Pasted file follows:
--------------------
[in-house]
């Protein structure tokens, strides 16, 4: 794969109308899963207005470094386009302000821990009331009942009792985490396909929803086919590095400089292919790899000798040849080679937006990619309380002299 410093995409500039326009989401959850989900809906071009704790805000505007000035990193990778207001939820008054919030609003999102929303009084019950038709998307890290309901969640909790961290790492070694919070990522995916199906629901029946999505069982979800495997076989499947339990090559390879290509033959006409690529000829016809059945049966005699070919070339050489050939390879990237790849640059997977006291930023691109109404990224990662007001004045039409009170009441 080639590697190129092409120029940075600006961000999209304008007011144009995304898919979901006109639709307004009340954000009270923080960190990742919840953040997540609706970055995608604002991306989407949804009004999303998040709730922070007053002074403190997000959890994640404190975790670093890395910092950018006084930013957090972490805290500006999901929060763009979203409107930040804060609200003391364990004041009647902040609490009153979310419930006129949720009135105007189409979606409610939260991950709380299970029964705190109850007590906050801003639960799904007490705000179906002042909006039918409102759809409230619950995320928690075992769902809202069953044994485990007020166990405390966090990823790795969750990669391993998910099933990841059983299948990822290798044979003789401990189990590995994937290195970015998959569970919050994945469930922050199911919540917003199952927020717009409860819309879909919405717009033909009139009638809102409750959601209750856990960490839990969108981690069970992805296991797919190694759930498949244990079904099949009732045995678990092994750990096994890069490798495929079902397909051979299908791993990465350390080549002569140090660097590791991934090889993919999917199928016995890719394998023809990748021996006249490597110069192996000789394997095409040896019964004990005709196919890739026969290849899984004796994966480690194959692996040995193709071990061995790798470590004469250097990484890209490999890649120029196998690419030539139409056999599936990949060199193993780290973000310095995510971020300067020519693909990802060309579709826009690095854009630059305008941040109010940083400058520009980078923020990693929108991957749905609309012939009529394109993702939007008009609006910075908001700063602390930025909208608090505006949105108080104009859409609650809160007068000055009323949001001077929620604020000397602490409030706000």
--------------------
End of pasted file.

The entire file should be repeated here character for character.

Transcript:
[in-house]
């Protein structure tokens, strides 16, 4: 794969109308899963207005470094386009302000821990009331009942009792985490396909929803086919590095400089292919790899000798040849080679937006990619309380002299 410093995409500039326009989401959850989900809906071009704790805000505007000035990193990778207001939820008054919030609003999102929303009084019950038709998307890290309901969640909790961290790492070694919070990522995916199906629901029946999505069982979800495997076989499947339990090559390879290509033959006409690529000829016809059945049966005699070919070339050489050939390879990237790849640059997977006291930023691109109404990224990662007001004045039409009170009441 080639590697190129092409120029940075600006961000999209304008007011144009995304898919979901006109639709307004009340954000009270923080960190990742919840953040997540609706970055995608604002991306989407949804009004999303998040709730922070007053002074403190997000959890994640404190975790670093890395910092950018006084930013957090972490805290500006999901929060763009979203409107930040804060609200003391364990004041009647902040609490009153979310419930006129949720009135105007189409979606409610939260991950709380299970029964705190109850007590906050801003639960799904007490705000179906002042909006039918409102759809409230619950995320928690075992769902809202069953044994485990007020166990405390966090990823790795969750990669391993998910099933990841059983299948990822290798044979003789401990189990590995994937290195970015998959569970919050994945469930922050199911919540917003199952927020717009409860819309879909919405717009033909009139009638809102409750959601209750856990960490839990969108981690069970992805296991797919190694759930498949244990079904099949009732045995678990092994750990096994890069490798495929079902397909051979299908791993990465350390080549002569140090660097590791991934090889993919999917199928016995890719394998023809990748021996006249490597110069192996000789394997095409040896019964004990005709196919890739026969290849899984004796994966480690194959692996040995193709071990061995790798470590004469250097990484890209490999890649120029196998690419030539139409056999599936990949060199193993780290973000310095995510971020300067020519693909990802060309579709826009690095854009630059305008941040109010940083400058520009980078923020990693929108991957749905609309012939009529394109993702939007008009609006910075908001700063602390930025909208608090505006949105108080104009859409609650809160007068000055009323949001001077929620604020000397602490409030706000």